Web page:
Criminal barrister argues that justice is jeopardised unless the Gov supports legal aid

Seventeen years ago, as a young barrister, I was lucky enough to represent the South Eastern Circuit on The Florida Advocacy Course. Along with three other juniors, I made my way to Gainesville, Fl. and spent a week conducting mock trials and advocacy exercises alongside over one hundred public defenders and states attorneys.

There are many stories that arise from that week. Almost all of them positive, with some of them…probably untellable, even now. It was a unique experience and undoubtedly the most enjoyable way to meet my New Practitioners CPD requirements. Seven days of fairly effortless fun for me and my British-based colleagues, and an opportunity to make connections in the US that stand to this day.

But above all else what those seven days proved was enormous enlightenment. And not, I am afraid to say, enlightenment that fills me with confidence for the future of criminal practice in England and Wales.

Before boarding the plane I knew little of the US criminal justice system. Shamefully, even that came from TV and film and John Grisham novels. I had done no research; in my defence, I had a burgeoning junior practice which took up essentially every hour of every day. Or, in other words, I was just another junior barrister doing exactly what we all do. And so I was extremely surprised, upon arrival, to learn how criminal law really works across the pond.

I take no pleasure in providing too negative a critique of that we found on the first day and of what was confirmed as the course progressed. Suffice it to say, the ability of those who were supposed to be our ‘peers’ – of the state attorneys and the public defenders, all of whom were senior in terms of years in practice than me or the other three barristers – was not what we would have demanded of even the greenest of criminal practitioners back home.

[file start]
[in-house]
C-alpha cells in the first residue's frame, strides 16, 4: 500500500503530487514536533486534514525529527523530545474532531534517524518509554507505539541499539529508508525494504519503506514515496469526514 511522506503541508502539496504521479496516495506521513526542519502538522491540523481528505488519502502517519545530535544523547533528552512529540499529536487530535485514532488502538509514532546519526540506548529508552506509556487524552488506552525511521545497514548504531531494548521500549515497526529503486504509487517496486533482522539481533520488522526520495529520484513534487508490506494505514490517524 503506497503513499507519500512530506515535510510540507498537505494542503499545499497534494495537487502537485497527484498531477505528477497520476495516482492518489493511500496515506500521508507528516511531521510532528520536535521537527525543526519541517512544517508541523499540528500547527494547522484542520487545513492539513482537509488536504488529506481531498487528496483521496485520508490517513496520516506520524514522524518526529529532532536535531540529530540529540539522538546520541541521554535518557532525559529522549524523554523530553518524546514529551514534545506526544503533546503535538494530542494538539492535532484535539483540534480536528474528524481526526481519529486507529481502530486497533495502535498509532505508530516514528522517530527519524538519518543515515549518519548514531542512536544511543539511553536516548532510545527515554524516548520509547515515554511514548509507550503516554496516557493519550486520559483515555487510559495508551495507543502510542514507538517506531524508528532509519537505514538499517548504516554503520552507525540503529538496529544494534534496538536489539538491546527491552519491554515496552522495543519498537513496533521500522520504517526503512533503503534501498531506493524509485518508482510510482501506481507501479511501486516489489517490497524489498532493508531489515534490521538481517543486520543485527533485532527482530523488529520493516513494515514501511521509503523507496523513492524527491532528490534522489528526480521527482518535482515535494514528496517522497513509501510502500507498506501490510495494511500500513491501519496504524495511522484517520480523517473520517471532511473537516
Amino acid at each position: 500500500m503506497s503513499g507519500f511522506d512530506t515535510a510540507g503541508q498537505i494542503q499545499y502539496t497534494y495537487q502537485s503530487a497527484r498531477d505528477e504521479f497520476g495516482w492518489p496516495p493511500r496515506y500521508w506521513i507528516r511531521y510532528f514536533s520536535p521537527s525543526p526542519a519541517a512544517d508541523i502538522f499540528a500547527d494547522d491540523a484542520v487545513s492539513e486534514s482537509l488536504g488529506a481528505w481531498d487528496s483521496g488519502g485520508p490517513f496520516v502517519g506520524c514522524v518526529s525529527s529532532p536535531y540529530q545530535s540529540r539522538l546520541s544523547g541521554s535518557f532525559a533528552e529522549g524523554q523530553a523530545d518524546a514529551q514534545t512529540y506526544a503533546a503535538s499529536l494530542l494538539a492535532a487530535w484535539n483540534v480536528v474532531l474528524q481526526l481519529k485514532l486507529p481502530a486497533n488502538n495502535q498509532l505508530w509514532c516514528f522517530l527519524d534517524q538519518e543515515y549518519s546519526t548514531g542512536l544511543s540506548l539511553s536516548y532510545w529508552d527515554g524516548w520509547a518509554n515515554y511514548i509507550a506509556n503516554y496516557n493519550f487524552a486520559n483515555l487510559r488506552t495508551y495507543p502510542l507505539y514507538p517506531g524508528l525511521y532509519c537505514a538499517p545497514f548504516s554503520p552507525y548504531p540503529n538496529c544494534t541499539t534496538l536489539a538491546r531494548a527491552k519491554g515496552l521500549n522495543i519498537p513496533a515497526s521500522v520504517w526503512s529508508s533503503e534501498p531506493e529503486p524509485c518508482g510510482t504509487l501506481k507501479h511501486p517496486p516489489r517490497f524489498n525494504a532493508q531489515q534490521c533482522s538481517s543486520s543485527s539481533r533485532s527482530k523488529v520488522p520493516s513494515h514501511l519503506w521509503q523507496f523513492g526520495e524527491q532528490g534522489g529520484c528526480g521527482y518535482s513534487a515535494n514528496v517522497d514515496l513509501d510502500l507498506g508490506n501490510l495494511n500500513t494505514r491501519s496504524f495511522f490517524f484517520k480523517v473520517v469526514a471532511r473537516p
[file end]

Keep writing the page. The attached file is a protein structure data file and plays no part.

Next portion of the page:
I should make it clear that this gulf – and it was a gulf – was not the result of some innate difference in natural talent. Certainly there was some of that. But in the main it came from the stark contrast between the American system and criminal justice in England and Wales.

Back when I took this trip the cuts to our own criminal justice system had already begun to accelerate. But they had not yet had the impact we see today. And so, at the time I was making this comparison, it was from a point where our home criminal practice was still close to its best.

Our US colleagues, unfortunately, could make no such claim. They were already operating in a system where both the prosecution and the defence was, in most cases, provided by the State. And so they were operating in a system where lawyers on both sides were under-funded, under-resourced, under-paid, under-motivated and – to cap off that fatal combination – fundamentally over-burdened.

Sound like anywhere we know in 2021?

The result of the differences between the two systems was unmistakable.

The Brits, self-employed and reasonably paid, were used to having conduct of their cases from an early stage. We might not ultimately be trial counsel on every case we prepped, but we always assumed we would be. And so we would advise and prepare and draft and make everything case ready, all with the guaranteed sterling support of properly funded solicitors. We would get to court trial ready, with one case to defend or to prosecute, having had ample time to properly prepare our client and ensure that if a plea were to be entered, it would generally have been entered at the right time, i.e. the earliest opportunity.

Read through that again now, in 2021. Read through what we used to be able to do in even publicly-funded work; the world-class, private-level service we used to provide. That system was in place to ensure that even the poorest amongst us had access to the very best the criminal justice system had to offer.